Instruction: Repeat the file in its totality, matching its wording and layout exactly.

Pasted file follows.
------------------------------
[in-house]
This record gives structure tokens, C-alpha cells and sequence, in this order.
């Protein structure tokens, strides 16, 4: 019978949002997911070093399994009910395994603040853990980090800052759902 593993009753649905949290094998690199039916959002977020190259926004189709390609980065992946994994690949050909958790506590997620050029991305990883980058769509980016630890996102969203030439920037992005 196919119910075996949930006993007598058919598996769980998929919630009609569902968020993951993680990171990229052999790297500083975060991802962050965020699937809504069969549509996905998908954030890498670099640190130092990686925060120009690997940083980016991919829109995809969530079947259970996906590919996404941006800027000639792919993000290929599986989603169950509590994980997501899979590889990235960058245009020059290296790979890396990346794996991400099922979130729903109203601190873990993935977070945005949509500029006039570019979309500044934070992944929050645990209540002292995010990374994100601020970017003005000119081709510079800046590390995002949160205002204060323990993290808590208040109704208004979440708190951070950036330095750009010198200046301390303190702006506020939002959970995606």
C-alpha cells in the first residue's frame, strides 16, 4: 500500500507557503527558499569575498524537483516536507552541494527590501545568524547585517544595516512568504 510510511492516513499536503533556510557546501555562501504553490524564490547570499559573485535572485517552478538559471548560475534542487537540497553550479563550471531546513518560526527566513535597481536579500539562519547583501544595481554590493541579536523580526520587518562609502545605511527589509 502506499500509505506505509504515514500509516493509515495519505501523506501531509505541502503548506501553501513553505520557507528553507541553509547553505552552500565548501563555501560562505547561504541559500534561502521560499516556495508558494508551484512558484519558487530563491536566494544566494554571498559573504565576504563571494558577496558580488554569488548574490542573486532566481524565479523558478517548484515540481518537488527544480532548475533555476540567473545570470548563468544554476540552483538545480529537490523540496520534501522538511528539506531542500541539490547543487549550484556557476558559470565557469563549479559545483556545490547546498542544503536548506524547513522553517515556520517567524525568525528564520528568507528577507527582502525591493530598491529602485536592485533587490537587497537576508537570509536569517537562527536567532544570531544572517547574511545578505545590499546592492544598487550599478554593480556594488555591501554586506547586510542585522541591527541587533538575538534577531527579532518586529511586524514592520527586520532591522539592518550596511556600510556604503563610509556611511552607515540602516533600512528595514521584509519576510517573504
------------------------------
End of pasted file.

[in-house]
This record gives structure tokens, C-alpha cells and sequence, in this order.
């Protein structure tokens, strides 16, 4: 019978949002997911070093399994009910395994603040853990980090800052759902 593993009753649905949290094998690199039916959002977020190259926004189709390609980065992946994994690949050909958790506590997620050029991305990883980058769509980016630890996102969203030439920037992005 196919119910075996949930006993007598058919598996769980998929919630009609569902968020993951993680990171990229052999790297500083975060991802962050965020699937809504069969549509996905998908954030890498670099640190130092990686925060120009690997940083980016991919829109995809969530079947259970996906590919996404941006800027000639792919993000290929599986989603169950509590994980997501899979590889990235960058245009020059290296790979890396990346794996991400099922979130729903109203601190873990993935977070945005949509500029006039570019979309500044934070992944929050645990209540002292995010990374994100601020970017003005000119081709510079800046590390995002949160205002204060323990993290808590208040109704208004979440708190951070950036330095750009010198200046301390303190702006506020939002959970995606």
C-alpha cells in the first residue's frame, strides 16, 4: 500500500507557503527558499569575498524537483516536507552541494527590501545568524547585517544595516512568504 510510511492516513499536503533556510557546501555562501504553490524564490547570499559573485535572485517552478538559471548560475534542487537540497553550479563550471531546513518560526527566513535597481536579500539562519547583501544595481554590493541579536523580526520587518562609502545605511527589509 502506499500509505506505509504515514500509516493509515495519505501523506501531509505541502503548506501553501513553505520557507528553507541553509547553505552552500565548501563555501560562505547561504541559500534561502521560499516556495508558494508551484512558484519558487530563491536566494544566494554571498559573504565576504563571494558577496558580488554569488548574490542573486532566481524565479523558478517548484515540481518537488527544480532548475533555476540567473545570470548563468544554476540552483538545480529537490523540496520534501522538511528539506531542500541539490547543487549550484556557476558559470565557469563549479559545483556545490547546498542544503536548506524547513522553517515556520517567524525568525528564520528568507528577507527582502525591493530598491529602485536592485533587490537587497537576508537570509536569517537562527536567532544570531544572517547574511545578505545590499546592492544598487550599478554593480556594488555591501554586506547586510542585522541591527541587533538575538534577531527579532518586529511586524514592520527586520532591522539592518550596511556600510556604503563610509556611511552607515540602516533600512528595514521584509519576510517573504